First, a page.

German-Dutch Climate Cabinet
Discussing possible joint plans for the safeguard of the climateAugust 27th, 2019
On August 22nd the Dutch and German ministers’ delegations met in the Hague to discuss major climate-related issues and possible cooperation plans between the two countries to address the climate crisis.
The German delegation was composed of Chancellor Merkel, the Minister of Economics and Energy Altmaier, Federal Minister for the Environment Schulze and the Minister of Finance Scholz. They were welcomed in the Hague by the Dutch Prime Minister Mark Rutte along with the Interior Minister Ollongren, the Minister for Finance Hoekstra, Minister of Economics and Climate Wiebes and the Minister for Infrastructures Van Veldhoven.
The agenda of the meeting was long but definitely worth it. The outcome? Concrete plans and a stronger alliance between Germany and the Netherlands for the safeguarding of the planet and climate. Potential joint climate and energy projects and co-operations have been identified, also in preparation for the next UN Climate Change Conference to be held in December, in Chile.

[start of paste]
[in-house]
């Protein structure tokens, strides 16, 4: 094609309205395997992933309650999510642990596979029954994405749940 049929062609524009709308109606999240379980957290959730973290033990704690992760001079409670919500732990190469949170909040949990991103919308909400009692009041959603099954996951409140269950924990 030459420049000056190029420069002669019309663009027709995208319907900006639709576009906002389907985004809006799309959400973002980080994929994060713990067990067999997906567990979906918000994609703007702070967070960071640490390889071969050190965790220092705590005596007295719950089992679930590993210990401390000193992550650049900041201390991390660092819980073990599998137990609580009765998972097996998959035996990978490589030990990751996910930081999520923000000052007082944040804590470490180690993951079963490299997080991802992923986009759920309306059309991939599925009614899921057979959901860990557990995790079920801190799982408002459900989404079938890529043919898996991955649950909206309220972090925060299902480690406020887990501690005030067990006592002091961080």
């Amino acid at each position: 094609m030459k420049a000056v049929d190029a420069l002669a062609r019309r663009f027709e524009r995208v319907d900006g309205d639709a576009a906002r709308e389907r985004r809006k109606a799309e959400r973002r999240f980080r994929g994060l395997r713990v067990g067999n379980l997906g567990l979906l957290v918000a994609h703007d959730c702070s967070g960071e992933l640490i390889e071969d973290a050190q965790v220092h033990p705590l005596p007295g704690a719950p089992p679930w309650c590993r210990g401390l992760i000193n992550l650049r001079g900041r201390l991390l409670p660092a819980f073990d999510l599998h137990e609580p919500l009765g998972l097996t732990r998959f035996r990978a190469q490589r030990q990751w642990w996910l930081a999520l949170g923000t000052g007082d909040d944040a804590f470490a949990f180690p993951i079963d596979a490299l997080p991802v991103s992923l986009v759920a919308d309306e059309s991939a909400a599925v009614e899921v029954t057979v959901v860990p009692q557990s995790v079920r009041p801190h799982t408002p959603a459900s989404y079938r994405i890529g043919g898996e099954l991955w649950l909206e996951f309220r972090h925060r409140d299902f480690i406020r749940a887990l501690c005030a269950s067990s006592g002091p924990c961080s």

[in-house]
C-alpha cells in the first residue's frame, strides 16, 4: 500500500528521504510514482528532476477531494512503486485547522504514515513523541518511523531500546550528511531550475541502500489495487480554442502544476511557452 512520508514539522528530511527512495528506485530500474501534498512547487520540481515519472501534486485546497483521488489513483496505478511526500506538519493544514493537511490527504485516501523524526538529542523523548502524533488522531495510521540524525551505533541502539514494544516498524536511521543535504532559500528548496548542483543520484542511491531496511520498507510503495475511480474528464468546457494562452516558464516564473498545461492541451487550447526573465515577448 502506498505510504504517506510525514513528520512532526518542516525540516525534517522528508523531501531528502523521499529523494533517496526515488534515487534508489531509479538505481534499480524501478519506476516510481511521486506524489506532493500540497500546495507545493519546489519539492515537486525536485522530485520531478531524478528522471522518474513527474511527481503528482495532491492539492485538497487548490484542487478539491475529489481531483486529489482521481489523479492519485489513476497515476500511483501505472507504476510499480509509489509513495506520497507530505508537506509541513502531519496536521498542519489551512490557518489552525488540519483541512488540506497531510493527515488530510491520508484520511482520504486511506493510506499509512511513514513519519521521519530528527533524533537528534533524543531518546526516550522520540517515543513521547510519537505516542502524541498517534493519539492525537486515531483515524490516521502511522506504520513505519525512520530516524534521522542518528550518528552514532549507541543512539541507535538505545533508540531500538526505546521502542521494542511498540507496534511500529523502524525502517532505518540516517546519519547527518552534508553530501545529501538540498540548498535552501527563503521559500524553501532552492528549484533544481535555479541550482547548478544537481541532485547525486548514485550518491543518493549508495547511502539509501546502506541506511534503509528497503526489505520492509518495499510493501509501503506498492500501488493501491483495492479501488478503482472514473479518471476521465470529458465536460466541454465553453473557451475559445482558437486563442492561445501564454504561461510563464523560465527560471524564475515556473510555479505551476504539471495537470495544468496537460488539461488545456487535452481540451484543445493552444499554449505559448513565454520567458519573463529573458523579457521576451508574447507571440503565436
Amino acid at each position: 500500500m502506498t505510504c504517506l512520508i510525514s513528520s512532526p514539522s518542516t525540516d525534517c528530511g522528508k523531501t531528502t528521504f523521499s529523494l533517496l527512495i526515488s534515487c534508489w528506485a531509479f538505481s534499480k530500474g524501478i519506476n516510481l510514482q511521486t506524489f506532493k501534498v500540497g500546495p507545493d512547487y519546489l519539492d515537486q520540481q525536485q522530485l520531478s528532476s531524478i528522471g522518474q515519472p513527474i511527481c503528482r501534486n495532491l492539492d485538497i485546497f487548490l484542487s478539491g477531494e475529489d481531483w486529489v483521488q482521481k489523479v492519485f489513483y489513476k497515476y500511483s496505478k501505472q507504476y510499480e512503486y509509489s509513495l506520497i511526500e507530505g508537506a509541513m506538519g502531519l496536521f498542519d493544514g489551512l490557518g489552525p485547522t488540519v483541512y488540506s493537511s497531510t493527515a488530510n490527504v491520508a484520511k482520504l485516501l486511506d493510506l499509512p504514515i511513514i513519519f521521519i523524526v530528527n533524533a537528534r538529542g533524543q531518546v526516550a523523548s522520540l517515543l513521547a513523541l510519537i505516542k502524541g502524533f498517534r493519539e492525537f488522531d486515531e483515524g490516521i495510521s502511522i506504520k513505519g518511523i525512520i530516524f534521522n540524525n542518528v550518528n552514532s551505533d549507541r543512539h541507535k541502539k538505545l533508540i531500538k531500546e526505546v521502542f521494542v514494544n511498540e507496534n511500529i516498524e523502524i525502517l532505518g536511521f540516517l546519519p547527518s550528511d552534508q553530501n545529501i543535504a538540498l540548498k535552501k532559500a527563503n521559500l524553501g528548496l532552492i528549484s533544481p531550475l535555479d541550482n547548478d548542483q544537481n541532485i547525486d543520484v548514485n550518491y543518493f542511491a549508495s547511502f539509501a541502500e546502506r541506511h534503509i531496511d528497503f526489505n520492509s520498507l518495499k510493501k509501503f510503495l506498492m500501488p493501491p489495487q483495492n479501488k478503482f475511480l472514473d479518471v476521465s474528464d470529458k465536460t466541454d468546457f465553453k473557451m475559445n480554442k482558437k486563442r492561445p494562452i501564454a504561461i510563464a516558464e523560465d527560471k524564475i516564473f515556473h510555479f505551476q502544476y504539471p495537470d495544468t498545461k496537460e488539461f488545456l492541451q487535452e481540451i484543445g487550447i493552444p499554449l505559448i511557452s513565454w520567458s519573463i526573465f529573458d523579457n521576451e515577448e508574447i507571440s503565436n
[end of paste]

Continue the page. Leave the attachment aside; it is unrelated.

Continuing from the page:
Climate policies of both countries have been discussed in depth. Both Germany and the Netherlands intend to reduce greenhouse gas emissions by 2030. To reach the goal the possibility of putting a price on CO2 emissions was taken into consideration.
Merkel and Rutte agreed to cooperate to advance climate action at EU level. A concrete proposal is to reduce emissions of greenhouse gases in the European Union to 55% of the 1990 levels by 2030. This will also contribute to the goal of the new President of the European Commission, Ursula von der Leyen, to make the EU climate neutral by 2050.